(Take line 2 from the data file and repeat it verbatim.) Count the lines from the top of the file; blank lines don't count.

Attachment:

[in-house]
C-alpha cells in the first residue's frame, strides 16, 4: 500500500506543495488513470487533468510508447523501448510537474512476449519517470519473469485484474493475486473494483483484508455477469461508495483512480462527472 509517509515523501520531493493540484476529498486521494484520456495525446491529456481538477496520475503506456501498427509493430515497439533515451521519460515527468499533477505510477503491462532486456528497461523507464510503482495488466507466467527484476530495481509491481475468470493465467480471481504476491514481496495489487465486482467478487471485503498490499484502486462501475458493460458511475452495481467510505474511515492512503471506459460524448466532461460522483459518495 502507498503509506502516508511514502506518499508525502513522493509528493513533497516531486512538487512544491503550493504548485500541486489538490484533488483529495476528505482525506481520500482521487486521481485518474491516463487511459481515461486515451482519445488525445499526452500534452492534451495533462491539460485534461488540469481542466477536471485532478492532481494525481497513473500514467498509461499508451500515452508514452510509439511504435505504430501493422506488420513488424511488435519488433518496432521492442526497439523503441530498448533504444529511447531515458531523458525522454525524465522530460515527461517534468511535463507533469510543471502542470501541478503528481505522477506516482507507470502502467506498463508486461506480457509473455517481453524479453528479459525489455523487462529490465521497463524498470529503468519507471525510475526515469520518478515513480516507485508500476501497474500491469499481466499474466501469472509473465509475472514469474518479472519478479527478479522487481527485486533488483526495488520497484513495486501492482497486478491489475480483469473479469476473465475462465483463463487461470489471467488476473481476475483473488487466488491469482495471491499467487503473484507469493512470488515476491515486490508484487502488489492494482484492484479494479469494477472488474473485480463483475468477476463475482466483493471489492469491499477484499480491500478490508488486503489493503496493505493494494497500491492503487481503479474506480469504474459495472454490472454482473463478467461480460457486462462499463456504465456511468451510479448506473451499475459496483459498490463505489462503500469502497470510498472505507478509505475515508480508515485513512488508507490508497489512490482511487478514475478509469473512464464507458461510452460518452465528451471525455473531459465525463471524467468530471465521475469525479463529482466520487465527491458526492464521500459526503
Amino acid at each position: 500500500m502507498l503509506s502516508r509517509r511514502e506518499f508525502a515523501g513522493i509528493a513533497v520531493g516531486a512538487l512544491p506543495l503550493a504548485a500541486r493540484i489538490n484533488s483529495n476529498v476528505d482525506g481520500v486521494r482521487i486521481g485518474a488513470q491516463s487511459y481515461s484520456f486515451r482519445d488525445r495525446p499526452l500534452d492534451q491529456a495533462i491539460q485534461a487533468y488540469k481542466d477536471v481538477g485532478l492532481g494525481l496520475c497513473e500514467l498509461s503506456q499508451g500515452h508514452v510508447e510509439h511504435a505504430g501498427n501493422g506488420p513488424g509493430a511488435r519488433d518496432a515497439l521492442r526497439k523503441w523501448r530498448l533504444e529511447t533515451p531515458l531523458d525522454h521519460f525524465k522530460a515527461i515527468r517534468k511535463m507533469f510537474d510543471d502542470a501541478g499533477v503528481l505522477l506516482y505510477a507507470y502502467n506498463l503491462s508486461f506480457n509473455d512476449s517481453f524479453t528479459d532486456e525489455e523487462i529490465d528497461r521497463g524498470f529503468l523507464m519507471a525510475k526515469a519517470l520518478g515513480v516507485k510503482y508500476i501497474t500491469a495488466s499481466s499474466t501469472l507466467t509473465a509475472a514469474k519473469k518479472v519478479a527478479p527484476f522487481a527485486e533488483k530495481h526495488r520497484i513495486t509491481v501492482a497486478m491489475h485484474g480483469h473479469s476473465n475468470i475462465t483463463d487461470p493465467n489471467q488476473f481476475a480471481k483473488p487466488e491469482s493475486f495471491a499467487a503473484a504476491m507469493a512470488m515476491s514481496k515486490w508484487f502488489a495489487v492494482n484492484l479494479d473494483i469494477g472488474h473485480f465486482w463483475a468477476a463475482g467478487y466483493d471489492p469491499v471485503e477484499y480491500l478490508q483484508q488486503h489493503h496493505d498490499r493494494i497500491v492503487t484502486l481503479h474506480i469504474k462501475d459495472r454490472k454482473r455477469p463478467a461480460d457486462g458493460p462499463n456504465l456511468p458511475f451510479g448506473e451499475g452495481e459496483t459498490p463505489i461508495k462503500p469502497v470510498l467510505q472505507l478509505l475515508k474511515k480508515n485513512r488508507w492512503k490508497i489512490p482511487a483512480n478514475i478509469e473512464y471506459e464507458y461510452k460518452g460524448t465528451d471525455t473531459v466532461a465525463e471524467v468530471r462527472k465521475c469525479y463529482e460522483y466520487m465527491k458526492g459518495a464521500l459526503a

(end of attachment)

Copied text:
C-alpha cells in the first residue's frame, strides 16, 4: 500500500506543495488513470487533468510508447523501448510537474512476449519517470519473469485484474493475486473494483483484508455477469461508495483512480462527472 509517509515523501520531493493540484476529498486521494484520456495525446491529456481538477496520475503506456501498427509493430515497439533515451521519460515527468499533477505510477503491462532486456528497461523507464510503482495488466507466467527484476530495481509491481475468470493465467480471481504476491514481496495489487465486482467478487471485503498490499484502486462501475458493460458511475452495481467510505474511515492512503471506459460524448466532461460522483459518495 502507498503509506502516508511514502506518499508525502513522493509528493513533497516531486512538487512544491503550493504548485500541486489538490484533488483529495476528505482525506481520500482521487486521481485518474491516463487511459481515461486515451482519445488525445499526452500534452492534451495533462491539460485534461488540469481542466477536471485532478492532481494525481497513473500514467498509461499508451500515452508514452510509439511504435505504430501493422506488420513488424511488435519488433518496432521492442526497439523503441530498448533504444529511447531515458531523458525522454525524465522530460515527461517534468511535463507533469510543471502542470501541478503528481505522477506516482507507470502502467506498463508486461506480457509473455517481453524479453528479459525489455523487462529490465521497463524498470529503468519507471525510475526515469520518478515513480516507485508500476501497474500491469499481466499474466501469472509473465509475472514469474518479472519478479527478479522487481527485486533488483526495488520497484513495486501492482497486478491489475480483469473479469476473465475462465483463463487461470489471467488476473481476475483473488487466488491469482495471491499467487503473484507469493512470488515476491515486490508484487502488489492494482484492484479494479469494477472488474473485480463483475468477476463475482466483493471489492469491499477484499480491500478490508488486503489493503496493505493494494497500491492503487481503479474506480469504474459495472454490472454482473463478467461480460457486462462499463456504465456511468451510479448506473451499475459496483459498490463505489462503500469502497470510498472505507478509505475515508480508515485513512488508507490508497489512490482511487478514475478509469473512464464507458461510452460518452465528451471525455473531459465525463471524467468530471465521475469525479463529482466520487465527491458526492464521500459526503